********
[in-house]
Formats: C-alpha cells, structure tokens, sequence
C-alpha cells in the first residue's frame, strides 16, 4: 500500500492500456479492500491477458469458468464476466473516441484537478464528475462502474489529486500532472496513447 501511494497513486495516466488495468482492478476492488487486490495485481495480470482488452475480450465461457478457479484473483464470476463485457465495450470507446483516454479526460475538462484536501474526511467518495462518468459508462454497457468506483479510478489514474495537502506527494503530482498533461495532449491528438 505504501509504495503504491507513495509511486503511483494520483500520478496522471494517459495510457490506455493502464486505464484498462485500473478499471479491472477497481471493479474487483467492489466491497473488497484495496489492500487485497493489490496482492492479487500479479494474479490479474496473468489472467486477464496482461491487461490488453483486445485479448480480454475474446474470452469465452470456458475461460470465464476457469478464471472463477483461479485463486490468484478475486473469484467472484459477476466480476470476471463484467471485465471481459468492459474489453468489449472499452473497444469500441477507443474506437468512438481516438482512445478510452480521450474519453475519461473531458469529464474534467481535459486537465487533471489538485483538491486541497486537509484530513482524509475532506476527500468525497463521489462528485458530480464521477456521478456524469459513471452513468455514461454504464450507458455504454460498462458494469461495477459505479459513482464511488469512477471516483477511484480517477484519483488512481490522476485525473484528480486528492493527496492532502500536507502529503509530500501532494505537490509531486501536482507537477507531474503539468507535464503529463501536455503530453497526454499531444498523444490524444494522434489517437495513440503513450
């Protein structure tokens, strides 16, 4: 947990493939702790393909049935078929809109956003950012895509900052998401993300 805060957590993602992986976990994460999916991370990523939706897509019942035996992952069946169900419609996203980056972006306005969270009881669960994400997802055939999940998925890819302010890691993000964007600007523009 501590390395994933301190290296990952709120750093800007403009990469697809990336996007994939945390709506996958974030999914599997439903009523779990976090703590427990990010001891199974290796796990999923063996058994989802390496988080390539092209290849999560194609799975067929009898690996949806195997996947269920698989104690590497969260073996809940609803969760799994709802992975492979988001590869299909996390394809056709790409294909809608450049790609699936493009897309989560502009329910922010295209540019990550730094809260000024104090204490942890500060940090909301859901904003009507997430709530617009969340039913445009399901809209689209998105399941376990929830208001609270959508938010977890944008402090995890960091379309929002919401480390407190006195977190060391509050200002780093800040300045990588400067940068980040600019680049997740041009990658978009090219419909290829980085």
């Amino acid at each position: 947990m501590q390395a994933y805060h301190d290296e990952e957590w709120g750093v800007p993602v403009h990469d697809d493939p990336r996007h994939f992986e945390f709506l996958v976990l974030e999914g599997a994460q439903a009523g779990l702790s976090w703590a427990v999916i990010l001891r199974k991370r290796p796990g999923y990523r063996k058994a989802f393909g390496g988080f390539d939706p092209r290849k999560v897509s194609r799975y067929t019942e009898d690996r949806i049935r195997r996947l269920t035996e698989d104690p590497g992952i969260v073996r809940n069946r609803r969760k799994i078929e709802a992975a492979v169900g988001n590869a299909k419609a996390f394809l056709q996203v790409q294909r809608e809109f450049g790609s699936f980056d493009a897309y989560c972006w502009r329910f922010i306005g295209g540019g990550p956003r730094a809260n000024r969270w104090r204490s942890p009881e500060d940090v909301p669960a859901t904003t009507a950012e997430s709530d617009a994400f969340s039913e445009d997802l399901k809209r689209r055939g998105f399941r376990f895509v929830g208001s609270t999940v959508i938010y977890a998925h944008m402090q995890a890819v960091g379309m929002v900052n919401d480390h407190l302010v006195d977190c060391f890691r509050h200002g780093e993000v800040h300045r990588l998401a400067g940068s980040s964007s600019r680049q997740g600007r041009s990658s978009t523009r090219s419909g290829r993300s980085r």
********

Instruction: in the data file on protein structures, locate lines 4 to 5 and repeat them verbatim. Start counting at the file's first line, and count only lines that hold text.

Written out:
């Protein structure tokens, strides 16, 4: 947990493939702790393909049935078929809109956003950012895509900052998401993300 805060957590993602992986976990994460999916991370990523939706897509019942035996992952069946169900419609996203980056972006306005969270009881669960994400997802055939999940998925890819302010890691993000964007600007523009 501590390395994933301190290296990952709120750093800007403009990469697809990336996007994939945390709506996958974030999914599997439903009523779990976090703590427990990010001891199974290796796990999923063996058994989802390496988080390539092209290849999560194609799975067929009898690996949806195997996947269920698989104690590497969260073996809940609803969760799994709802992975492979988001590869299909996390394809056709790409294909809608450049790609699936493009897309989560502009329910922010295209540019990550730094809260000024104090204490942890500060940090909301859901904003009507997430709530617009969340039913445009399901809209689209998105399941376990929830208001609270959508938010977890944008402090995890960091379309929002919401480390407190006195977190060391509050200002780093800040300045990588400067940068980040600019680049997740041009990658978009090219419909290829980085």
């Amino acid at each position: 947990m501590q390395a994933y805060h301190d290296e990952e957590w709120g750093v800007p993602v403009h990469d697809d493939p990336r996007h994939f992986e945390f709506l996958v976990l974030e999914g599997a994460q439903a009523g779990l702790s976090w703590a427990v999916i990010l001891r199974k991370r290796p796990g999923y990523r063996k058994a989802f393909g390496g988080f390539d939706p092209r290849k999560v897509s194609r799975y067929t019942e009898d690996r949806i049935r195997r996947l269920t035996e698989d104690p590497g992952i969260v073996r809940n069946r609803r969760k799994i078929e709802a992975a492979v169900g988001n590869a299909k419609a996390f394809l056709q996203v790409q294909r809608e809109f450049g790609s699936f980056d493009a897309y989560c972006w502009r329910f922010i306005g295209g540019g990550p956003r730094a809260n000024r969270w104090r204490s942890p009881e500060d940090v909301p669960a859901t904003t009507a950012e997430s709530d617009a994400f969340s039913e445009d997802l399901k809209r689209r055939g998105f399941r376990f895509v929830g208001s609270t999940v959508i938010y977890a998925h944008m402090q995890a890819v960091g379309m929002v900052n919401d480390h407190l302010v006195d977190c060391f890691r509050h200002g780093e993000v800040h300045r990588l998401a400067g940068s980040s964007s600019r680049q997740g600007r041009s990658s978009t523009r090219s419909g290829r993300s980085r």